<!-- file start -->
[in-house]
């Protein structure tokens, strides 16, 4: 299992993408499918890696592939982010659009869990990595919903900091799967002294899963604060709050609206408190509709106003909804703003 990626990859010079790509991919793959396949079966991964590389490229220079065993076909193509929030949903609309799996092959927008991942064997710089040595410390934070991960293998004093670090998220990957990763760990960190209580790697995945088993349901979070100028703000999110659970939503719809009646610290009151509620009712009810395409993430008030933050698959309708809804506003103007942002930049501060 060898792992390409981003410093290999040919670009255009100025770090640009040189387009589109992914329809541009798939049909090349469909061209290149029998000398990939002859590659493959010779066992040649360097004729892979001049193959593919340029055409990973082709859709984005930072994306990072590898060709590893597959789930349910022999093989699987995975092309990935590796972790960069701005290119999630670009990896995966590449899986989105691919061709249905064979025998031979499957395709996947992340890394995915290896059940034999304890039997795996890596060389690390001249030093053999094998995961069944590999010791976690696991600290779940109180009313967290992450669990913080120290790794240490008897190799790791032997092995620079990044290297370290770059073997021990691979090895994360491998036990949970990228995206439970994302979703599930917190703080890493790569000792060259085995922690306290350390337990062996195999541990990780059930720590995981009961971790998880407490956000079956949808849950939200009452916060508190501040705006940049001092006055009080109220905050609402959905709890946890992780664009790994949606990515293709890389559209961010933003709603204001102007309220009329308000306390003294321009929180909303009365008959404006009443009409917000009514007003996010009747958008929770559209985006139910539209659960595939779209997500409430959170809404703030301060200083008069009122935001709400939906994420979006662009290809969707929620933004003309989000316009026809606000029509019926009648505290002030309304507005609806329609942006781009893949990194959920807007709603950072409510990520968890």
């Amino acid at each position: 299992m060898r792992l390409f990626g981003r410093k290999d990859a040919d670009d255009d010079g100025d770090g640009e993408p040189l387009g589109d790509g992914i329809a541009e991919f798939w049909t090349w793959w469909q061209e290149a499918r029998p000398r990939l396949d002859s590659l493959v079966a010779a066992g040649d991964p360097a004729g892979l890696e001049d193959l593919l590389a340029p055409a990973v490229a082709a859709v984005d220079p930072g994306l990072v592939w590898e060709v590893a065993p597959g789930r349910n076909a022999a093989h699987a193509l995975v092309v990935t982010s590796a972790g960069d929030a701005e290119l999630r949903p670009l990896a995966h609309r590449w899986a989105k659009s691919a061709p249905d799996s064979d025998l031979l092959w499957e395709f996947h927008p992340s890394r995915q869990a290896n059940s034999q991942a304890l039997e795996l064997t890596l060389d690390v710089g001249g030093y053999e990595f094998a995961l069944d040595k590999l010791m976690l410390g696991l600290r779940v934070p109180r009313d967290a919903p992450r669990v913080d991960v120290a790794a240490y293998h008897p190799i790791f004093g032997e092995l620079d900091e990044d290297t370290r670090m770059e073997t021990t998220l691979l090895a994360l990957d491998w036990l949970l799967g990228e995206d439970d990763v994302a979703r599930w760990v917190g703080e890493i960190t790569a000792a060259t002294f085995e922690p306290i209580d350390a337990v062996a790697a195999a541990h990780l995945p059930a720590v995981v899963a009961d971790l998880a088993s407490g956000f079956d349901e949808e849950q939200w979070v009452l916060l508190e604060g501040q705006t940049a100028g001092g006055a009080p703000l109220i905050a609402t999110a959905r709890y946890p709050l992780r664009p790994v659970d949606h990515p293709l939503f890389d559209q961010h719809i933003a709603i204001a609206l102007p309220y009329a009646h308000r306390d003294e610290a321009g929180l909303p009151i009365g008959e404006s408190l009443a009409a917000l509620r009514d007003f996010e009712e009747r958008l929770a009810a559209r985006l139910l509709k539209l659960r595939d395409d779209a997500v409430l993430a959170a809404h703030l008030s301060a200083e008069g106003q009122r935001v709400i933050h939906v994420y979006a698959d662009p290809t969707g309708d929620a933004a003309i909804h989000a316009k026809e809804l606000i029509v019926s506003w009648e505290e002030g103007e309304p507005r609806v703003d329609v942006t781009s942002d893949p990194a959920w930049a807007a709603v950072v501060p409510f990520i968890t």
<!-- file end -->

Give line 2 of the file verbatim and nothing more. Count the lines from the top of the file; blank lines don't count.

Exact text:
């Protein structure tokens, strides 16, 4: 299992993408499918890696592939982010659009869990990595919903900091799967002294899963604060709050609206408190509709106003909804703003 990626990859010079790509991919793959396949079966991964590389490229220079065993076909193509929030949903609309799996092959927008991942064997710089040595410390934070991960293998004093670090998220990957990763760990960190209580790697995945088993349901979070100028703000999110659970939503719809009646610290009151509620009712009810395409993430008030933050698959309708809804506003103007942002930049501060 060898792992390409981003410093290999040919670009255009100025770090640009040189387009589109992914329809541009798939049909090349469909061209290149029998000398990939002859590659493959010779066992040649360097004729892979001049193959593919340029055409990973082709859709984005930072994306990072590898060709590893597959789930349910022999093989699987995975092309990935590796972790960069701005290119999630670009990896995966590449899986989105691919061709249905064979025998031979499957395709996947992340890394995915290896059940034999304890039997795996890596060389690390001249030093053999094998995961069944590999010791976690696991600290779940109180009313967290992450669990913080120290790794240490008897190799790791032997092995620079990044290297370290770059073997021990691979090895994360491998036990949970990228995206439970994302979703599930917190703080890493790569000792060259085995922690306290350390337990062996195999541990990780059930720590995981009961971790998880407490956000079956949808849950939200009452916060508190501040705006940049001092006055009080109220905050609402959905709890946890992780664009790994949606990515293709890389559209961010933003709603204001102007309220009329308000306390003294321009929180909303009365008959404006009443009409917000009514007003996010009747958008929770559209985006139910539209659960595939779209997500409430959170809404703030301060200083008069009122935001709400939906994420979006662009290809969707929620933004003309989000316009026809606000029509019926009648505290002030309304507005609806329609942006781009893949990194959920807007709603950072409510990520968890």